|Satranala (sah-trah-NAH-lah) decussilvae (deh-koos-SIHL-veh)|
Ambodiriana reserve - Manompana, Madagascar. "Photo by Olivier Reilhes".
Habitat and DistributionSatranala decussilvae is Endemic to northeast Madagascar where it is known from five scattered sites between Soanierana Ivongo and the Masoala Peninsula. this palm is found at a single site within the Mananara Biosphere Reserve, in the northeast of the island, and in a few scattered populations in the Masoala National Park,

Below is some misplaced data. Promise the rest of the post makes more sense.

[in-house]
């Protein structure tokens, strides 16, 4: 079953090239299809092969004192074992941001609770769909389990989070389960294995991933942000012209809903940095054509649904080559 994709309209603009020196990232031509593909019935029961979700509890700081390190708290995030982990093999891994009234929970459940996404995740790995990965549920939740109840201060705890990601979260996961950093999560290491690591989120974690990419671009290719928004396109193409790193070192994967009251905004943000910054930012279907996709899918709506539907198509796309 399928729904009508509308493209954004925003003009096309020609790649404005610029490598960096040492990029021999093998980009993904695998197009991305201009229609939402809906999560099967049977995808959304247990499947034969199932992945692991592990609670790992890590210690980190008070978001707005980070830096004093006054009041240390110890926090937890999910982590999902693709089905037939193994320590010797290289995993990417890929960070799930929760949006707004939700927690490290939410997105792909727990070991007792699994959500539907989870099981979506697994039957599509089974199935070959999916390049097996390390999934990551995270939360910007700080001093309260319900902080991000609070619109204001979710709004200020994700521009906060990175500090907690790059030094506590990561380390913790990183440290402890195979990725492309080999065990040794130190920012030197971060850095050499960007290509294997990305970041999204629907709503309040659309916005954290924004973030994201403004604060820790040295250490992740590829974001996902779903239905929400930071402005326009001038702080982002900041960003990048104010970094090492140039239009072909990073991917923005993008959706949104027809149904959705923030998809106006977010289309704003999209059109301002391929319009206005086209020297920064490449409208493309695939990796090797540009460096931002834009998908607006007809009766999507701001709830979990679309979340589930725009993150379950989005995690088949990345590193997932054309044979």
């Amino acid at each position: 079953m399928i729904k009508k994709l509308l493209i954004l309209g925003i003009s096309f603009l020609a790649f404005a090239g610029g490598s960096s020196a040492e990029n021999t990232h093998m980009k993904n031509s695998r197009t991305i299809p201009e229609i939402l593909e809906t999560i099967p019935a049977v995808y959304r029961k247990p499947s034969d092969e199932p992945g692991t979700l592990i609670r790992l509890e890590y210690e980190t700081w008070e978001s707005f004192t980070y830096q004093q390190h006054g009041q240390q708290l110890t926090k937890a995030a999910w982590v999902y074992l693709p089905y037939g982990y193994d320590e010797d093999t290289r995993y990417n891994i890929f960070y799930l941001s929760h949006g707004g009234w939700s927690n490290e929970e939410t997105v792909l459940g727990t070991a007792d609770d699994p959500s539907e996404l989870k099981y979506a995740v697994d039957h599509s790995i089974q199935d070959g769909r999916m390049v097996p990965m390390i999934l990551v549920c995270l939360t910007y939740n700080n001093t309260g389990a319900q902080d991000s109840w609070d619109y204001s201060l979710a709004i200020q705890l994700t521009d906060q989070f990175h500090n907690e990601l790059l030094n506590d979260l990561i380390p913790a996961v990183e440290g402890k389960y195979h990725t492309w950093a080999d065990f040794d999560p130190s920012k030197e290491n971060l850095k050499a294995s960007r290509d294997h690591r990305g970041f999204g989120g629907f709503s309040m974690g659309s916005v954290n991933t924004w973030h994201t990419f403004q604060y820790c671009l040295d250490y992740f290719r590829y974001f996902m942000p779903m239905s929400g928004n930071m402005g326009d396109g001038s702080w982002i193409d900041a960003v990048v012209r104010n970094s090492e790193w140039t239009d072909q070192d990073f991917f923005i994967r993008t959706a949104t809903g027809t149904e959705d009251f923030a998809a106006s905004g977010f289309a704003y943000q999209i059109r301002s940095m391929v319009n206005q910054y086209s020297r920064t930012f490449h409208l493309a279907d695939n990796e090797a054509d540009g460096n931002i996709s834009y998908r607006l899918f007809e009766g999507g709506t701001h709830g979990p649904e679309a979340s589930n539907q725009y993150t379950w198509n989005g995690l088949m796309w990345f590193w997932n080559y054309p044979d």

Solitary tree palm. TRUNK 8-15 m tall, 15-18 cm in diam., hard, smooth, ± straight, obscurely ringed with scars, sometimes with aerial roots above the base of the trunk; internodes 8-10 cm, nodal scars 1.5 cm wide. LEAVES (9 in young plants) 20-24 in the crown, porrect, rather stiff, with up to 6 marcescent old leaves; sheath 46-60 cm long, 35 cm in diam., at the very base 70 cm wide, split from 14-44 cm, abaxially chestnut-brown near the base, more distally pale brown with scattered scales, adaxially chestnut-brown, glabrous; petiole 1.4-1.5 m (to 2.7 m in young plants), proximally 7-10 x 5-6 cm, distally 5 x 1.5 cm, abaxially with thin white tomentum and wax, adaxially brown near the base, distally green with elongate scales, shallowly channelled, the margins proximally with spines to 3 mm, distally with minute spines; adaxial hastula forming a flange 3-8 mm high, with a central lobe to 15 mm long; blade costapalmate, 110-180 cm from hastula to apex, 240-260 cm wide, with 54-57 segments, costa to 33 cm, abaxially c. 2 cm wide at the base; segments almost flat, apically bifid for 1-10 cm, with three main veins and numerous close sinuous transverse veinlets, abaxially with conspicuous white wax, both surfaces with many large laciniate scales near the base, distally with few small brown scales, outer folds 88-102 x 1.3-3.2 cm, unsplit in the basal 8-9 (outermost) -20 cm, intermediate folds 104-130 x 4.4-5.5 cm, unsplit in basal 50-52 cm, central folds 114-181 x 4-6 cm, unsplit in basal 80-100 (-137 in young plants). STAMINATE INFLORESCENCE interfoliar, arching, spreading, 230 cm long; peduncle to about 45 cm long, 3-3.5 x 2-2.8 ; cm in section distally; prophyll and peduncular bracts not seen; rachis bracts rusty-brown tomentose, the proximal 42-50 cm long, about 6 cm in diam., the distal 31 cm long, about 1.5 cm in diam.; first order branches 13, the proximal 46-50 cm long, 3-3.5 x 0.6-0.8 cm in diam., with 6-9 rachillae, the distal 40-45 cm long, 0.6-0.7 x 0.4-0.6 cm in diam., with 1-3 rachillae; basal rachillae 29-31 cm long, 1.1-1.4 cm in diam., distal rachillae to 22 cm long, 1.1 cm in diam. PISTILLATE INFLORESCENCE similar to the staminate, rachillae 28-30 cm long, about 1-1.2 cm in diam. FRUIT globose to ovoid, to 5.6 x 5 cm, epicarp smooth, purple-black, shiny, mesocarp about 1 cm thick, rather dry-fleshy, endocarp ± globose, 34-48 x 33-45 mm, the wall about 1-2 mm thick, outer surface with conspicuous, mostly vertical flanges, radiating from the base, one forming a crest along one entire vertical circumference, thus forming two faces, the flanges on the two faces about 6 on each face, branching and anastomosing, tending to end blindly and not joined to the main crest, the flanges 3-6 mm high, the whole splitting along the main crest to allow the cotyledonary stalk to emerge; inner surface of endocarp smooth. SEED closely adherent to endocarp, to 30 x 32 mm, apparently considerably smaller in some individuals; endosperm solid, deeply ruminate; embryo apical, about 6 x 2 mm. EOPHYLL palmate; germination remote-tubular. (J. Dransfield and H. Beentje. 1995)/Palmweb. Editing by edric.